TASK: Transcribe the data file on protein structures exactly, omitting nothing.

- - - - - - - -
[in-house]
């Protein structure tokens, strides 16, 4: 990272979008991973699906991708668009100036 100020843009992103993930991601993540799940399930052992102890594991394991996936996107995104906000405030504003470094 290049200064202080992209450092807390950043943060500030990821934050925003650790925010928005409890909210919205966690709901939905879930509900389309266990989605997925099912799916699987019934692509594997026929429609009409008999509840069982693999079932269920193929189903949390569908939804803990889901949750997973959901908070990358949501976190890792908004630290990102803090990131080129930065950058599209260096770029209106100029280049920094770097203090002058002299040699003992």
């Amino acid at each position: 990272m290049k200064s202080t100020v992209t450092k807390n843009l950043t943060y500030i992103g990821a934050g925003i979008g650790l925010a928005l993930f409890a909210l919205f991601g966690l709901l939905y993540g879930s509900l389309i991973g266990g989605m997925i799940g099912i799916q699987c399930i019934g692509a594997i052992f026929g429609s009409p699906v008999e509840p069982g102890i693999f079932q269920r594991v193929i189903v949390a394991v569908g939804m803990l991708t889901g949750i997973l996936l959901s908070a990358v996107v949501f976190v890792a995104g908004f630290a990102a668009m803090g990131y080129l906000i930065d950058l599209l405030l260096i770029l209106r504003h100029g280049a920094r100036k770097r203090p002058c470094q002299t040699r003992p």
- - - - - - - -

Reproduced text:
[in-house]
């Protein structure tokens, strides 16, 4: 990272979008991973699906991708668009100036 100020843009992103993930991601993540799940399930052992102890594991394991996936996107995104906000405030504003470094 290049200064202080992209450092807390950043943060500030990821934050925003650790925010928005409890909210919205966690709901939905879930509900389309266990989605997925099912799916699987019934692509594997026929429609009409008999509840069982693999079932269920193929189903949390569908939804803990889901949750997973959901908070990358949501976190890792908004630290990102803090990131080129930065950058599209260096770029209106100029280049920094770097203090002058002299040699003992």
């Amino acid at each position: 990272m290049k200064s202080t100020v992209t450092k807390n843009l950043t943060y500030i992103g990821a934050g925003i979008g650790l925010a928005l993930f409890a909210l919205f991601g966690l709901l939905y993540g879930s509900l389309i991973g266990g989605m997925i799940g099912i799916q699987c399930i019934g692509a594997i052992f026929g429609s009409p699906v008999e509840p069982g102890i693999f079932q269920r594991v193929i189903v949390a394991v569908g939804m803990l991708t889901g949750i997973l996936l959901s908070a990358v996107v949501f976190v890792a995104g908004f630290a990102a668009m803090g990131y080129l906000i930065d950058l599209l405030l260096i770029l209106r504003h100029g280049a920094r100036k770097r203090p002058c470094q002299t040699r003992p």